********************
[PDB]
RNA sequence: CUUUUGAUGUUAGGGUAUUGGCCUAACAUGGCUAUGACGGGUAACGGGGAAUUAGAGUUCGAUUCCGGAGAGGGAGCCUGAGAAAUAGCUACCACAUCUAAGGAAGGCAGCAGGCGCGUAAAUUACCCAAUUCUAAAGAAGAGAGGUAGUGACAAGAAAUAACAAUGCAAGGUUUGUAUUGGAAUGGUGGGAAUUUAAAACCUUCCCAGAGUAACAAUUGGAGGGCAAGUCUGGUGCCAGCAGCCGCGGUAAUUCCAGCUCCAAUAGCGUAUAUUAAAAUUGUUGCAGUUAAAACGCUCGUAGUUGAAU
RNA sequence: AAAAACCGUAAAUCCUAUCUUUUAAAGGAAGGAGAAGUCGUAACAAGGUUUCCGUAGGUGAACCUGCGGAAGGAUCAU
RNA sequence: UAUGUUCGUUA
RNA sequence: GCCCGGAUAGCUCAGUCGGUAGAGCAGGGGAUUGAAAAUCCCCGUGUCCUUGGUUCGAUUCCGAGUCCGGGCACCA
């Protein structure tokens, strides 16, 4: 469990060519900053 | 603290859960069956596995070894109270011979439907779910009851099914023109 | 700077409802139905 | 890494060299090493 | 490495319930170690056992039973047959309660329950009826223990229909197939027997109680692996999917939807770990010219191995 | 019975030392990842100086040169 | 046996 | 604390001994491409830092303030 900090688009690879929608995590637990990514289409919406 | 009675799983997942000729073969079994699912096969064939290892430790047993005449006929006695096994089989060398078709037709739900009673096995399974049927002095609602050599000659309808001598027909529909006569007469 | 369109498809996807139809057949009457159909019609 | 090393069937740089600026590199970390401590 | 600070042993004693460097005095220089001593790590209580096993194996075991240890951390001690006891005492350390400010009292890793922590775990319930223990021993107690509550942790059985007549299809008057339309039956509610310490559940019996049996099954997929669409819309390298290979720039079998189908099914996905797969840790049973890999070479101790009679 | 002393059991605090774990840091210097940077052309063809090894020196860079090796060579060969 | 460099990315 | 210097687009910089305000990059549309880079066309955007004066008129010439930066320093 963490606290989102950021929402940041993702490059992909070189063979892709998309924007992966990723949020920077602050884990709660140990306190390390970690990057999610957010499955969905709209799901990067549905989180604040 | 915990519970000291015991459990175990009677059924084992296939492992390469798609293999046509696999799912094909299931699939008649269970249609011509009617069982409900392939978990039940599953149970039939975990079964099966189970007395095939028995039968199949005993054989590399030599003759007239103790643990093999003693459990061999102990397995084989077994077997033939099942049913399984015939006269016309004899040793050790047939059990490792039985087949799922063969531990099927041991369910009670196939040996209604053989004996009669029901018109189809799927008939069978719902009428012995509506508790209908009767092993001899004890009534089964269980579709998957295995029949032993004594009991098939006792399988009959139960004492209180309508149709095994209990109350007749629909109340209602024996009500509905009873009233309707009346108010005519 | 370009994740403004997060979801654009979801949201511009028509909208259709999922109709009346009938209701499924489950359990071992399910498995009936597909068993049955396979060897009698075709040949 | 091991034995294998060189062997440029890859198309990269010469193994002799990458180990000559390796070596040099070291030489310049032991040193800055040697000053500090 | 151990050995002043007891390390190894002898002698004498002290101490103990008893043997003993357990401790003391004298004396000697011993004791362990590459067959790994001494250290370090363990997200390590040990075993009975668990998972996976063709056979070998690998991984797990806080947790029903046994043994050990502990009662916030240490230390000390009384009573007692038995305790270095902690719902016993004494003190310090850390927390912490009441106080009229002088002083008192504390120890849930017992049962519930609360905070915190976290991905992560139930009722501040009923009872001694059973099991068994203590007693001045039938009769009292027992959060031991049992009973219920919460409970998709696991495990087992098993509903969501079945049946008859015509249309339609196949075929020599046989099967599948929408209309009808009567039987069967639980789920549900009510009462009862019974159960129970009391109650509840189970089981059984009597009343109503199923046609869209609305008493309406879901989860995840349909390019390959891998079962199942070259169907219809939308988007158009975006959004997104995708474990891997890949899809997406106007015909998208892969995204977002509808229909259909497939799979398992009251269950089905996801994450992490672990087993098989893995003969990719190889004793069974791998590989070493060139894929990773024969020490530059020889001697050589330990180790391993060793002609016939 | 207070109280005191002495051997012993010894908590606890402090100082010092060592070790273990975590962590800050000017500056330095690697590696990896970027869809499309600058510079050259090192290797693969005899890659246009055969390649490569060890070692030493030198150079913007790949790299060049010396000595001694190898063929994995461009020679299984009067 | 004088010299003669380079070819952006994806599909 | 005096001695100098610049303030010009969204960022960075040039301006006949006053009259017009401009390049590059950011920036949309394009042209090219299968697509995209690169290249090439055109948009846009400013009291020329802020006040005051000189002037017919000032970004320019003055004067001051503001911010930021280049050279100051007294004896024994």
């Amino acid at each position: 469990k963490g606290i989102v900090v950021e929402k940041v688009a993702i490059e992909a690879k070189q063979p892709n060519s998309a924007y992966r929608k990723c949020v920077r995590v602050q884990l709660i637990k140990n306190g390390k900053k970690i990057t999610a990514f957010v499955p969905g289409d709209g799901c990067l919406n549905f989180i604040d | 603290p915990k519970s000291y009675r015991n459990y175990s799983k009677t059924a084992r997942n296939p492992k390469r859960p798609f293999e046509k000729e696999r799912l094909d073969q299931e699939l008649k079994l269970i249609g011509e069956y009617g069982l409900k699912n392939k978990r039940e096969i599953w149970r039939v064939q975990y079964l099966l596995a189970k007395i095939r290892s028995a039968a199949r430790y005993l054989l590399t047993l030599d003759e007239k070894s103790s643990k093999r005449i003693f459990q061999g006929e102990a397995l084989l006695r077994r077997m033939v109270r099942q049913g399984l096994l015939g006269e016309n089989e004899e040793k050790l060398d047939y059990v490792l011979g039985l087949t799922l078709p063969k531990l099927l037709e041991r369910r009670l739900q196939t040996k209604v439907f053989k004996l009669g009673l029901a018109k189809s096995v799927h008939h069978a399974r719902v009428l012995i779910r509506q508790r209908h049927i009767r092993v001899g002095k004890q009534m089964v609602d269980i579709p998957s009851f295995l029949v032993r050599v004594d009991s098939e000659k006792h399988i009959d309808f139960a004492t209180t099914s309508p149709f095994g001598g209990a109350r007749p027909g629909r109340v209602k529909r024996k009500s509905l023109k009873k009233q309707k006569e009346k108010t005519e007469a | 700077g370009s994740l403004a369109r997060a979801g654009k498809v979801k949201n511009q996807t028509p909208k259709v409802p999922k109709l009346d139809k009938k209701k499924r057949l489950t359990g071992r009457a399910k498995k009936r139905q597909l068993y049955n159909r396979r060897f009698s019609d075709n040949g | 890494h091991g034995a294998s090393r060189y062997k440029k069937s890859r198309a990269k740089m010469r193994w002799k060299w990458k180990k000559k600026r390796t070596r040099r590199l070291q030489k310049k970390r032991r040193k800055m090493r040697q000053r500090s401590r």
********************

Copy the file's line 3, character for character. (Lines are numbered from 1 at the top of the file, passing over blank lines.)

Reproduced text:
RNA sequence: AAAAACCGUAAAUCCUAUCUUUUAAAGGAAGGAGAAGUCGUAACAAGGUUUCCGUAGGUGAACCUGCGGAAGGAUCAU